The Patriarchal Tyranny
The Patriarchal Tyranny of King Lear is very different to the the way Britain is ran today. In Britain, the head of the Monarchy is the Queen, but in Pagan times, women had very little influence, and the influence they had was through their husbands. However, women’s genetics have never changed – we have always been as strong as we were then, except for the fact that women were oppressed into their stations.
We can see this in the characters of Goneril, Regan and even Cordelia. Goneril and Regan weren’t addressed until Lear wanted his daughters to tell him they loved him. This could summarise the societal idea that women were only there to serve men’s reign. Goneril and Regan were there to produce heirs and assist their husbands while they took care of the politics, in theory. The reality was very different for their characters, because they are considered to be among the strongest female characters in any of Shakespeare’s plays.
Cordelia, likewise, isn’t given time to speak and be listened to. Though she doesn’t experience this in the same way as her ‘evil’ sisters, she is ignored. The second she underplays her love for her father, she is banished without him really listening to her reasoning. Her voice isn’t relevant but her forgiveness and love in the end of the play is.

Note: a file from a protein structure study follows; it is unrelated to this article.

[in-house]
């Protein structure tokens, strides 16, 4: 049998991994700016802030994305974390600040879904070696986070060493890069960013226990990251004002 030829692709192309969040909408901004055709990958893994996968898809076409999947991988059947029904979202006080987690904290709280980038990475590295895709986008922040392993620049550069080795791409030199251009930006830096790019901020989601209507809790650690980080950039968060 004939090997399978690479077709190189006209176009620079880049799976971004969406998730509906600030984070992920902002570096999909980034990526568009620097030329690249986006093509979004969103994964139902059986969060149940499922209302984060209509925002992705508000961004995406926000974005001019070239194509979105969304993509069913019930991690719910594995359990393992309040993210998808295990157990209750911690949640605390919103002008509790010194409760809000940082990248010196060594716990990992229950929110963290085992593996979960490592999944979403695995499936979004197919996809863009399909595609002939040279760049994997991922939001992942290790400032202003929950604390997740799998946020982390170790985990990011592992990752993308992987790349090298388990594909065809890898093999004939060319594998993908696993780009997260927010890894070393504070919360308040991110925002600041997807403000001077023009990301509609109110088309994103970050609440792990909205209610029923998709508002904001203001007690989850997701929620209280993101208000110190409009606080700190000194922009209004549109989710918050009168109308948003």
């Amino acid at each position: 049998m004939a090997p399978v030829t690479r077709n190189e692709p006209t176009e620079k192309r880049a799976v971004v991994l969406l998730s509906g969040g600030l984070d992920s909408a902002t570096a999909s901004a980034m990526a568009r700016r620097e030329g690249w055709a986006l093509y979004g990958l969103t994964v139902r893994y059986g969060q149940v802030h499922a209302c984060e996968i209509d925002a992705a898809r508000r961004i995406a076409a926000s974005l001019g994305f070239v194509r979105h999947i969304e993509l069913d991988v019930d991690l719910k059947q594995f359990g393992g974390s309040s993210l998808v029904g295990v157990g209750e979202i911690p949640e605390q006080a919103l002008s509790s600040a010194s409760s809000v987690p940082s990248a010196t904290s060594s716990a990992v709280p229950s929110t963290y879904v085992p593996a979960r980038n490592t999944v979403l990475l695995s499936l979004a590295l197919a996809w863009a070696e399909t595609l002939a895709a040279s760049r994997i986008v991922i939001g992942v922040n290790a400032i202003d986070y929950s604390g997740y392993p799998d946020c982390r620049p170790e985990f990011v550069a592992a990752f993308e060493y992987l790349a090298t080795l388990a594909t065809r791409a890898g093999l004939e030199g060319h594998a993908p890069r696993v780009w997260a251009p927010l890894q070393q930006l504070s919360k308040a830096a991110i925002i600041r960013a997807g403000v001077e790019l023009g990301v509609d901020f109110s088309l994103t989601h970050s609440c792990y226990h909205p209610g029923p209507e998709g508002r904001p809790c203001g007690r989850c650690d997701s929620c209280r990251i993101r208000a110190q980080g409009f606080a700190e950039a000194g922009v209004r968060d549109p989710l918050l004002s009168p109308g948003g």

I said before, is the head of the British Monarchy is the Queen, however, in Pagan times, women had very little influence within their society. The King’s daughters would never have been allowed to be reigning monarch of England, as happened with Elizabeth II after George VI.
The Peerage was a system in which titles were passed through generations and the country was ran by these families under the monarch. The men in these families would mostly have guided the King in a political way, however some would have ran cities further from the King’s reach.
Old Age, Illness and Death:
In Lear’s opening speech, we are immediately introduced to the idea that at old age comes along with a helpless weakness. He will “crawl” towards his “death” as though it is something inevitable as well as something you struggle towards. While babies crawl towards growth and the ability to walk and live, he will crawl in a way that seems grotesque and sinister towards either a grave or a hooded figure.
From the moment he announces his goal to crawl towards his death, he begins to struggle in life. He falls first when with Goneril, second when with Regan, mightily while he is on the Heath, until finally he is brought to Cordelia – the only person he believed did ever love him honestly. He seems to see her as almost an angel, or a mother, something of comfort, beauty and peace.
In the modern world, old age can likewise come quickly. Mental illnesses can cause people to forget who loves them – their families. It can make people untrusting and alone, much as what becomes of Lear when he is alone with just his fool on the Heath. He has no family, no people worshipping and loving him as before. It leaves him alone and feeling meaningless. We all witnessed how much he relied on the admiration in his court as well as his hundred knights. Without these people, he is empty and feels meaningless.